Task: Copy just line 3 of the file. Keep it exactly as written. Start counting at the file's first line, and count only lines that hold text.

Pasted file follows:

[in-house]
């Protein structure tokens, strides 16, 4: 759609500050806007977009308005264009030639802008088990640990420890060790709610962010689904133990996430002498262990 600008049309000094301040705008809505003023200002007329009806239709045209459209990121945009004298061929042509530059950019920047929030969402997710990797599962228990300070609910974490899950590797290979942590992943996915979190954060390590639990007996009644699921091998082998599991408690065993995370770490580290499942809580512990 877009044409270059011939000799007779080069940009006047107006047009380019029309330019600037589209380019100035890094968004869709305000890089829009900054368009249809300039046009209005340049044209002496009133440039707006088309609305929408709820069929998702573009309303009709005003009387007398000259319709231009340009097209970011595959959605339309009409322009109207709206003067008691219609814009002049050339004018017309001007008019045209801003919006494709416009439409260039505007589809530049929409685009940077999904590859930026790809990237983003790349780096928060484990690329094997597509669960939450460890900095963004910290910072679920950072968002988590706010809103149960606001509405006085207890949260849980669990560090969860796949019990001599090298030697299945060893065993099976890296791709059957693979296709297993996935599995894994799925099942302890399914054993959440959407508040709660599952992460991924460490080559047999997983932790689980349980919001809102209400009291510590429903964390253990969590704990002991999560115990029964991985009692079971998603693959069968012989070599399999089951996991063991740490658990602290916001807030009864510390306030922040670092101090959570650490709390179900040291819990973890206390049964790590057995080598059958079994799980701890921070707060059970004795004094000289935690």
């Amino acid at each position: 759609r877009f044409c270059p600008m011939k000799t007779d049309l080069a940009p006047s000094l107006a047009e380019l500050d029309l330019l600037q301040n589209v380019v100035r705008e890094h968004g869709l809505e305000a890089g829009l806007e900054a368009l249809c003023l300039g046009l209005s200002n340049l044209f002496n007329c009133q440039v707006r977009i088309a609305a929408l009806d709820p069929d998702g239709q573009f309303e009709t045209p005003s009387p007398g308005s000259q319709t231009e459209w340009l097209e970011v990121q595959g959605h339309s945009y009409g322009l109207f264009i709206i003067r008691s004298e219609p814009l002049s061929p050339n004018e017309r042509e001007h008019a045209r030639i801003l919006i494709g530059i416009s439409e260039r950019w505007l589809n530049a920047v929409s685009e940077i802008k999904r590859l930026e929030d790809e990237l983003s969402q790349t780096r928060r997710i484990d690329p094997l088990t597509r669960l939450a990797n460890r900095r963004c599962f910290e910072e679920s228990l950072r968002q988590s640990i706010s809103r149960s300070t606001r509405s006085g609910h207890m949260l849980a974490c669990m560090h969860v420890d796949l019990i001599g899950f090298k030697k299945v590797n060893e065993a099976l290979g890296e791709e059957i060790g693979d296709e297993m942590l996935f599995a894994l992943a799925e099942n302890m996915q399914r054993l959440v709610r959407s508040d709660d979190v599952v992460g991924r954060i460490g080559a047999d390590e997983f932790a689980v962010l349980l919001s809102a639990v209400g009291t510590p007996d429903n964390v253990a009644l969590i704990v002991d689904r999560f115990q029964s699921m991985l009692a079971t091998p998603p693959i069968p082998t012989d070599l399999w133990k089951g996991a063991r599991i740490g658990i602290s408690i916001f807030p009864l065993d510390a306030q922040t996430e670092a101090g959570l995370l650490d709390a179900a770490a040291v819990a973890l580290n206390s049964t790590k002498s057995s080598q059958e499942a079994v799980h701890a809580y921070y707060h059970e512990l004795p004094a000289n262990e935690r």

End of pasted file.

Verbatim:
């Amino acid at each position: 759609r877009f044409c270059p600008m011939k000799t007779d049309l080069a940009p006047s000094l107006a047009e380019l500050d029309l330019l600037q301040n589209v380019v100035r705008e890094h968004g869709l809505e305000a890089g829009l806007e900054a368009l249809c003023l300039g046009l209005s200002n340049l044209f002496n007329c009133q440039v707006r977009i088309a609305a929408l009806d709820p069929d998702g239709q573009f309303e009709t045209p005003s009387p007398g308005s000259q319709t231009e459209w340009l097209e970011v990121q595959g959605h339309s945009y009409g322009l109207f264009i709206i003067r008691s004298e219609p814009l002049s061929p050339n004018e017309r042509e001007h008019a045209r030639i801003l919006i494709g530059i416009s439409e260039r950019w505007l589809n530049a920047v929409s685009e940077i802008k999904r590859l930026e929030d790809e990237l983003s969402q790349t780096r928060r997710i484990d690329p094997l088990t597509r669960l939450a990797n460890r900095r963004c599962f910290e910072e679920s228990l950072r968002q988590s640990i706010s809103r149960s300070t606001r509405s006085g609910h207890m949260l849980a974490c669990m560090h969860v420890d796949l019990i001599g899950f090298k030697k299945v590797n060893e065993a099976l290979g890296e791709e059957i060790g693979d296709e297993m942590l996935f599995a894994l992943a799925e099942n302890m996915q399914r054993l959440v709610r959407s508040d709660d979190v599952v992460g991924r954060i460490g080559a047999d390590e997983f932790a689980v962010l349980l919001s809102a639990v209400g009291t510590p007996d429903n964390v253990a009644l969590i704990v002991d689904r999560f115990q029964s699921m991985l009692a079971t091998p998603p693959i069968p082998t012989d070599l399999w133990k089951g996991a063991r599991i740490g658990i602290s408690i916001f807030p009864l065993d510390a306030q922040t996430e670092a101090g959570l995370l650490d709390a179900a770490a040291v819990a973890l580290n206390s049964t790590k002498s057995s080598q059958e499942a079994v799980h701890a809580y921070y707060h059970e512990l004795p004094a000289n262990e935690r």